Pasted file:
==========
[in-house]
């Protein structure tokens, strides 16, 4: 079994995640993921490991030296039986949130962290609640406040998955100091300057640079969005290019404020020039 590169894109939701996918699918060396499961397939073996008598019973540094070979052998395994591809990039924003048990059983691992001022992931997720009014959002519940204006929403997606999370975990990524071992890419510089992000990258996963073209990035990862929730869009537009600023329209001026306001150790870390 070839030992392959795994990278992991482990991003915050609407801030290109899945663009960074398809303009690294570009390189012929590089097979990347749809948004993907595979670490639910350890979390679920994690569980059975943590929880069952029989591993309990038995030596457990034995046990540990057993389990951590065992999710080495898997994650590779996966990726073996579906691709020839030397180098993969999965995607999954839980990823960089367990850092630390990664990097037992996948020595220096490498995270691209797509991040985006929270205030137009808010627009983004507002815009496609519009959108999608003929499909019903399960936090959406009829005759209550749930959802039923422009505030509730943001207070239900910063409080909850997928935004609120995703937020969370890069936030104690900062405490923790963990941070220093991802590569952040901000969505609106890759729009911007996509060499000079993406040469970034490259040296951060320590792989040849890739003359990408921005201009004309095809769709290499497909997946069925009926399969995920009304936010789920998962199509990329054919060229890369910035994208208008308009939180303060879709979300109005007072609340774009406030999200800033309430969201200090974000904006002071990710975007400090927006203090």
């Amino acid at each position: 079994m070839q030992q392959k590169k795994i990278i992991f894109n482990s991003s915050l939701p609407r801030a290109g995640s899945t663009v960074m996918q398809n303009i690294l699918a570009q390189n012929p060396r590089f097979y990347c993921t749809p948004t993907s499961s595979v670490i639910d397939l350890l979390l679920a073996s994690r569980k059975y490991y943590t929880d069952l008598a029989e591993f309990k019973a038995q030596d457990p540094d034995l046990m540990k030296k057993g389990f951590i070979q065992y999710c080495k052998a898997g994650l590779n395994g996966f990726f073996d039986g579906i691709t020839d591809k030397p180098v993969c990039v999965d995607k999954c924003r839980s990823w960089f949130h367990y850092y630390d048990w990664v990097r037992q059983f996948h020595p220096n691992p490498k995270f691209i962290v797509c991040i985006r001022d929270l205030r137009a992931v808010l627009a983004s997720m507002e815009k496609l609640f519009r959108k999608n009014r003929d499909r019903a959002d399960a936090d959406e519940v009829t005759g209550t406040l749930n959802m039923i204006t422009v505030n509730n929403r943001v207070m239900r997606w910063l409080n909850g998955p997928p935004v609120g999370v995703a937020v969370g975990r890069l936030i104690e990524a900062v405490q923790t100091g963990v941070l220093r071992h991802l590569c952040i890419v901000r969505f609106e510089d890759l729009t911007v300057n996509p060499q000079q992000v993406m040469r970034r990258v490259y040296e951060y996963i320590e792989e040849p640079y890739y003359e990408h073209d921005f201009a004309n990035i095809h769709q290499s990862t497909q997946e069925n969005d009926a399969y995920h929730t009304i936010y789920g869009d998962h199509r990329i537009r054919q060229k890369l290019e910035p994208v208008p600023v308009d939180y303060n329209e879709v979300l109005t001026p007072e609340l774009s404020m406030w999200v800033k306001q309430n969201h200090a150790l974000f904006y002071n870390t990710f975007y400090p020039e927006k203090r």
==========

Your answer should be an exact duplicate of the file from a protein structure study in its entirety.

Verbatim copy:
[in-house]
């Protein structure tokens, strides 16, 4: 079994995640993921490991030296039986949130962290609640406040998955100091300057640079969005290019404020020039 590169894109939701996918699918060396499961397939073996008598019973540094070979052998395994591809990039924003048990059983691992001022992931997720009014959002519940204006929403997606999370975990990524071992890419510089992000990258996963073209990035990862929730869009537009600023329209001026306001150790870390 070839030992392959795994990278992991482990991003915050609407801030290109899945663009960074398809303009690294570009390189012929590089097979990347749809948004993907595979670490639910350890979390679920994690569980059975943590929880069952029989591993309990038995030596457990034995046990540990057993389990951590065992999710080495898997994650590779996966990726073996579906691709020839030397180098993969999965995607999954839980990823960089367990850092630390990664990097037992996948020595220096490498995270691209797509991040985006929270205030137009808010627009983004507002815009496609519009959108999608003929499909019903399960936090959406009829005759209550749930959802039923422009505030509730943001207070239900910063409080909850997928935004609120995703937020969370890069936030104690900062405490923790963990941070220093991802590569952040901000969505609106890759729009911007996509060499000079993406040469970034490259040296951060320590792989040849890739003359990408921005201009004309095809769709290499497909997946069925009926399969995920009304936010789920998962199509990329054919060229890369910035994208208008308009939180303060879709979300109005007072609340774009406030999200800033309430969201200090974000904006002071990710975007400090927006203090």
């Amino acid at each position: 079994m070839q030992q392959k590169k795994i990278i992991f894109n482990s991003s915050l939701p609407r801030a290109g995640s899945t663009v960074m996918q398809n303009i690294l699918a570009q390189n012929p060396r590089f097979y990347c993921t749809p948004t993907s499961s595979v670490i639910d397939l350890l979390l679920a073996s994690r569980k059975y490991y943590t929880d069952l008598a029989e591993f309990k019973a038995q030596d457990p540094d034995l046990m540990k030296k057993g389990f951590i070979q065992y999710c080495k052998a898997g994650l590779n395994g996966f990726f073996d039986g579906i691709t020839d591809k030397p180098v993969c990039v999965d995607k999954c924003r839980s990823w960089f949130h367990y850092y630390d048990w990664v990097r037992q059983f996948h020595p220096n691992p490498k995270f691209i962290v797509c991040i985006r001022d929270l205030r137009a992931v808010l627009a983004s997720m507002e815009k496609l609640f519009r959108k999608n009014r003929d499909r019903a959002d399960a936090d959406e519940v009829t005759g209550t406040l749930n959802m039923i204006t422009v505030n509730n929403r943001v207070m239900r997606w910063l409080n909850g998955p997928p935004v609120g999370v995703a937020v969370g975990r890069l936030i104690e990524a900062v405490q923790t100091g963990v941070l220093r071992h991802l590569c952040i890419v901000r969505f609106e510089d890759l729009t911007v300057n996509p060499q000079q992000v993406m040469r970034r990258v490259y040296e951060y996963i320590e792989e040849p640079y890739y003359e990408h073209d921005f201009a004309n990035i095809h769709q290499s990862t497909q997946e069925n969005d009926a399969y995920h929730t009304i936010y789920g869009d998962h199509r990329i537009r054919q060229k890369l290019e910035p994208v208008p600023v308009d939180y303060n329209e879709v979300l109005t001026p007072e609340l774009s404020m406030w999200v800033k306001q309430n969201h200090a150790l974000f904006y002071n870390t990710f975007y400090p020039e927006k203090r």